Engage professional or lay health workers to provide education, referral and follow-up, case management, home visiting, etc. for those at high risk for poor health outcomes; also called promotores de salud
Policies & Programs
Policies and programs that can improve health
filtered by "Public Health", "Some Evidence", and "Nonprofits"
Engage a variety of partners in a highly visible, multi-component effort to increase physical activity, often with efforts to address cardiovascular disease risk factors
Provide free and confidential counseling and service referrals via telephone-based conversation, web-based chat, or text message to individuals in crisis, particularly those with severe mental health concerns
Support fathers’ active involvement in child rearing via various father-focused or family-focused interventions
Offer samples of fresh fruits and vegetables in cafeterias, nutrition classes, school gardens, or workplace well-being meetings, often as part of a multi-faceted nutrition intervention
Provide health insurance outreach and support to assist individuals whose employers do not offer affordable coverage, who are self-employed, or who are unemployed
Increase patients’ health-related knowledge via efforts to simplify health education materials, improve patient-provider communication, and increase overall literacy
Provide home visiting services to families who are at risk for adverse childhood experiences, starting prenatally or right after birth and continuing for three to five years
Combine hunger relief efforts with nutrition information and healthy eating opportunities, often with on-site cooking demonstrations, recipe tastings, produce display stands, etc.
Provide pregnant or parenting teens with services based upon their needs (e.g., counseling, connections to health care or social services, academic support, etc.) in school or community settings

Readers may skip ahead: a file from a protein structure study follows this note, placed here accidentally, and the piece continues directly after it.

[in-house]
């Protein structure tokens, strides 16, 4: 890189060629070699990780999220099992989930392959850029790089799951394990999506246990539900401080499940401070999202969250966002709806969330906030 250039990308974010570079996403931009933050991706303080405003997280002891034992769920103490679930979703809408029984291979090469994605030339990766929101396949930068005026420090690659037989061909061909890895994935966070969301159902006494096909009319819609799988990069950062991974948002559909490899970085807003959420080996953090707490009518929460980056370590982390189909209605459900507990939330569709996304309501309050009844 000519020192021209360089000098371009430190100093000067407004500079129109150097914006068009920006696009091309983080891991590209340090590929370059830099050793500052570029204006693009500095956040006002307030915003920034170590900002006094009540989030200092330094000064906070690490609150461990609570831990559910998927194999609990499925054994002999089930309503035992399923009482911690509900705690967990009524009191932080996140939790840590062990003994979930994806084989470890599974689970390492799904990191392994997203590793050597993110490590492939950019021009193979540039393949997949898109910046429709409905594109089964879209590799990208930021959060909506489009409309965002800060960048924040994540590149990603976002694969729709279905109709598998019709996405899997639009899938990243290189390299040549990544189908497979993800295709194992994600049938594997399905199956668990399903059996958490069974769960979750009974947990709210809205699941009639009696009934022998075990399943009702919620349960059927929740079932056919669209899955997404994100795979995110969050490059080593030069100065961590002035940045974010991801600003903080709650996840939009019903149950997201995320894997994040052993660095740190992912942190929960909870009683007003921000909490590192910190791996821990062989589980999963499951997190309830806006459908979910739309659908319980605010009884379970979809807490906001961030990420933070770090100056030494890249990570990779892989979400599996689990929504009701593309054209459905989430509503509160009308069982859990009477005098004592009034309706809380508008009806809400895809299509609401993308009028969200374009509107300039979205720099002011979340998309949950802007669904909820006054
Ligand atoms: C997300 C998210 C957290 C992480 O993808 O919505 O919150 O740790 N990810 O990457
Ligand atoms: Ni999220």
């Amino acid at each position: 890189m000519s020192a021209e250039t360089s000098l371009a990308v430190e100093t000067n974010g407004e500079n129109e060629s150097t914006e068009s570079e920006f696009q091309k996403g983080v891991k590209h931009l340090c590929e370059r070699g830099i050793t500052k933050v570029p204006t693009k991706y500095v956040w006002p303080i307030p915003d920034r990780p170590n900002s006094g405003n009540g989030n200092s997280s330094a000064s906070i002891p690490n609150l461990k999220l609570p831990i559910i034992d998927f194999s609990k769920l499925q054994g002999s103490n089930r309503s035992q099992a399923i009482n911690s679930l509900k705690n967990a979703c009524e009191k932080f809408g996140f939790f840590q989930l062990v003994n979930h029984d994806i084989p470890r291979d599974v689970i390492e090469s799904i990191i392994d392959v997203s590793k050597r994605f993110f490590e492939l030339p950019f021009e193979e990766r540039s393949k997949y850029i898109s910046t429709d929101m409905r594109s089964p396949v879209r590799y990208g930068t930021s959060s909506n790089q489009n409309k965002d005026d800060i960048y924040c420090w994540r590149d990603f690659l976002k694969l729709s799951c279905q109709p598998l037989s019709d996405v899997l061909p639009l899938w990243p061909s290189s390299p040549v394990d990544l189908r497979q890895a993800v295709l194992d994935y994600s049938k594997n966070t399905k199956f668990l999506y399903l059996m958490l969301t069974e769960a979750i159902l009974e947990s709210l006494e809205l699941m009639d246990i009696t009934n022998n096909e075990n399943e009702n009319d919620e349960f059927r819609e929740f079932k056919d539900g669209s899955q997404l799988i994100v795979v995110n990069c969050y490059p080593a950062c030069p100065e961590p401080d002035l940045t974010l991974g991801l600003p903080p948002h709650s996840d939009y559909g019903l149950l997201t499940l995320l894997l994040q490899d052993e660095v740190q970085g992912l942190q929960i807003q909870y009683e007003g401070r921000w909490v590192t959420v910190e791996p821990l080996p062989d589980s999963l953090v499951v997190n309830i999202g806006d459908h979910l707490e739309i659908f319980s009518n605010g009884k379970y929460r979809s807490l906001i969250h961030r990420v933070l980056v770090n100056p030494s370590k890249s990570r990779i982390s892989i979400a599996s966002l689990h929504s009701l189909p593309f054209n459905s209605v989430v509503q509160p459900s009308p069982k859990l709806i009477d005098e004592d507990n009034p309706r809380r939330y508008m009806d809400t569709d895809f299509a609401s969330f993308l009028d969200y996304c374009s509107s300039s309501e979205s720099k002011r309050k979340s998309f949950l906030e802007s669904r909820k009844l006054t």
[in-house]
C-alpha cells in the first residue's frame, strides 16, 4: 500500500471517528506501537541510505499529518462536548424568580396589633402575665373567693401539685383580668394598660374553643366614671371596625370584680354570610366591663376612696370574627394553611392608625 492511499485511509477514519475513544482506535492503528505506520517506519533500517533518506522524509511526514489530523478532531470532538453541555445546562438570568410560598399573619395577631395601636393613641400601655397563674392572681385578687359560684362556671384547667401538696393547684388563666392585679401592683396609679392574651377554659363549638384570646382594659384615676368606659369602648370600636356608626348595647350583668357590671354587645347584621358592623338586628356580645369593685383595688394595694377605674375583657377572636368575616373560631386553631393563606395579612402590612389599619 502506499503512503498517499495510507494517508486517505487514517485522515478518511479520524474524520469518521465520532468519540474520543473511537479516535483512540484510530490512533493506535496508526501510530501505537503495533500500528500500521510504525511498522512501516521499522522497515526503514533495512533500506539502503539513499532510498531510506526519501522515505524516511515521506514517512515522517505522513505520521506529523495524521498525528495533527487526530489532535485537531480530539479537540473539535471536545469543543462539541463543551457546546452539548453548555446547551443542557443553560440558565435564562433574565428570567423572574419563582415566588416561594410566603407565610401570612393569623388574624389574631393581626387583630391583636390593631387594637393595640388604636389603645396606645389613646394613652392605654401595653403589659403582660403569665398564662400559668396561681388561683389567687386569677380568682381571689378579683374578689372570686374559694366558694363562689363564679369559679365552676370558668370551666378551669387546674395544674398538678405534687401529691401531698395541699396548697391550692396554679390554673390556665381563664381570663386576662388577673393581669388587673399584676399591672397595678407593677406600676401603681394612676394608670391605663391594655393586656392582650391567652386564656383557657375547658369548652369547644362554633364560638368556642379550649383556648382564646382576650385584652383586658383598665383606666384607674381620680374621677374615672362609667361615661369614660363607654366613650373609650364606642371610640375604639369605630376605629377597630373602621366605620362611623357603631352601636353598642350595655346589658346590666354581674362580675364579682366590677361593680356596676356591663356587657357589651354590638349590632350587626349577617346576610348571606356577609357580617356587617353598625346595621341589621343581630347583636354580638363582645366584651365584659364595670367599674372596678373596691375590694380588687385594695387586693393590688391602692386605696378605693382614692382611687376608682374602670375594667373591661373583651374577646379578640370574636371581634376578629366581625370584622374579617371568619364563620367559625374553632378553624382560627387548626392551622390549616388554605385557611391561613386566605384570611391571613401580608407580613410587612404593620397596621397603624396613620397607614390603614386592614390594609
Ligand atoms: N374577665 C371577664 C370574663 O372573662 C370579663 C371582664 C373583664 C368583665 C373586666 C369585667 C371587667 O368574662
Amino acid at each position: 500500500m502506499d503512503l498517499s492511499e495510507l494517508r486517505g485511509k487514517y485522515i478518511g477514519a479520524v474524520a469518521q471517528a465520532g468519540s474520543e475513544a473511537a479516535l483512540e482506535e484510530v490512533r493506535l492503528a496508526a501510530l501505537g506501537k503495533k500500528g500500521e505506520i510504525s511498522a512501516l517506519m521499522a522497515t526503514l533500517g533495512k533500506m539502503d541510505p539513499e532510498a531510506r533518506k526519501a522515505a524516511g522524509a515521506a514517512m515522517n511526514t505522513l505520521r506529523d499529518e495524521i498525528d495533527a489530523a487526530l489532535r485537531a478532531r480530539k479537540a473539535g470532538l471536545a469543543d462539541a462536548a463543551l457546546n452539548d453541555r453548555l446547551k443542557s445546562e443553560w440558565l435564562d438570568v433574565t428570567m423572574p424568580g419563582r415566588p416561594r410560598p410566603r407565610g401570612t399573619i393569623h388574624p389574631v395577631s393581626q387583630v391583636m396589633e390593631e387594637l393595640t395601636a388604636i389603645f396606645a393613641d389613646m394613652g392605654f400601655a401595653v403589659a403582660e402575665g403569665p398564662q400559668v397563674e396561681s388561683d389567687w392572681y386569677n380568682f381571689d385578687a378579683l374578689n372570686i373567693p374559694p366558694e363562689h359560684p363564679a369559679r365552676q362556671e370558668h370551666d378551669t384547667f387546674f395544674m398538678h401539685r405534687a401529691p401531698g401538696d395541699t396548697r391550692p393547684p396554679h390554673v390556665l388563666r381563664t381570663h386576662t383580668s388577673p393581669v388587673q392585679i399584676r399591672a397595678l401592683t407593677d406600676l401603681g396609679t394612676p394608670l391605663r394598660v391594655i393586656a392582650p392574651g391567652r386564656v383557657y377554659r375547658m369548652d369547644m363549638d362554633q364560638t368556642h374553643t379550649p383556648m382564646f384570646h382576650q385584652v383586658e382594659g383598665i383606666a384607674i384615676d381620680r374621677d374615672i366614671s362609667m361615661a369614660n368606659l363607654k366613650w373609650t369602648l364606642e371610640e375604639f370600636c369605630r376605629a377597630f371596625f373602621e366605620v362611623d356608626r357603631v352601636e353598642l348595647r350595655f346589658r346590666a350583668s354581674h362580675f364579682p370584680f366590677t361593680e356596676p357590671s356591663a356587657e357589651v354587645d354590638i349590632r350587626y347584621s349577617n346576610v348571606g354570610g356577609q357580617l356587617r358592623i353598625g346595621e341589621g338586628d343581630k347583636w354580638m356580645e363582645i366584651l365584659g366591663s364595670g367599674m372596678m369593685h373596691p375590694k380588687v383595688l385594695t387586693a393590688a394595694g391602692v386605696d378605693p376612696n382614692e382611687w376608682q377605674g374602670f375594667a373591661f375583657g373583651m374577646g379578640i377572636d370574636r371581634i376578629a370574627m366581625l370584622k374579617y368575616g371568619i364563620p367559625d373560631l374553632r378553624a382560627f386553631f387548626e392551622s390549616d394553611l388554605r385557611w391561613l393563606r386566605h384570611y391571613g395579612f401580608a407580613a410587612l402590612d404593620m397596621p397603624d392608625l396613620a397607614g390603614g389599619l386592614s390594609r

Increase access to LARCs through cost reduction, comprehensive birth control counseling, provider training, efforts to ensure availability at local clinics, etc.
Use TV, radio, internet, and print media to disseminate information about safe sex behaviors
Integrate legal services into health care settings to address legal issues that affect health (e.g., housing, food, utilities); services provided by private practice lawyers, law students, etc.
Provide an 8 or 12 hour training to educate laypeople about how to assist individuals with mental health problems or at risk for problems such as depression, anxiety, and substance use disorders
Support initiatives that combine classroom instruction, individual counseling, and broad community efforts to reduce pregnancy and STIs among youth
Support community members who are likely to encounter individuals who might overdose with education and training to administer naloxone and ensure all first responders are trained and authorized to administer naloxone
Place motivational signs on posters, front of package labels, or shelf labels near fruits, vegetables and other items that encourage individuals to purchase healthier food options
Provide women with information about the risks and benefits of behaviors that affect their health before, during, and after pregnancy
Make pricing for hospital procedures and other health care services publicly available, often via websites, online databases, report cards, or similar tools
Support school-, community-, and clinic-based teen pregnancy prevention programs such as comprehensive sex education, HIV/STI prevention and youth development efforts, service learning, etc.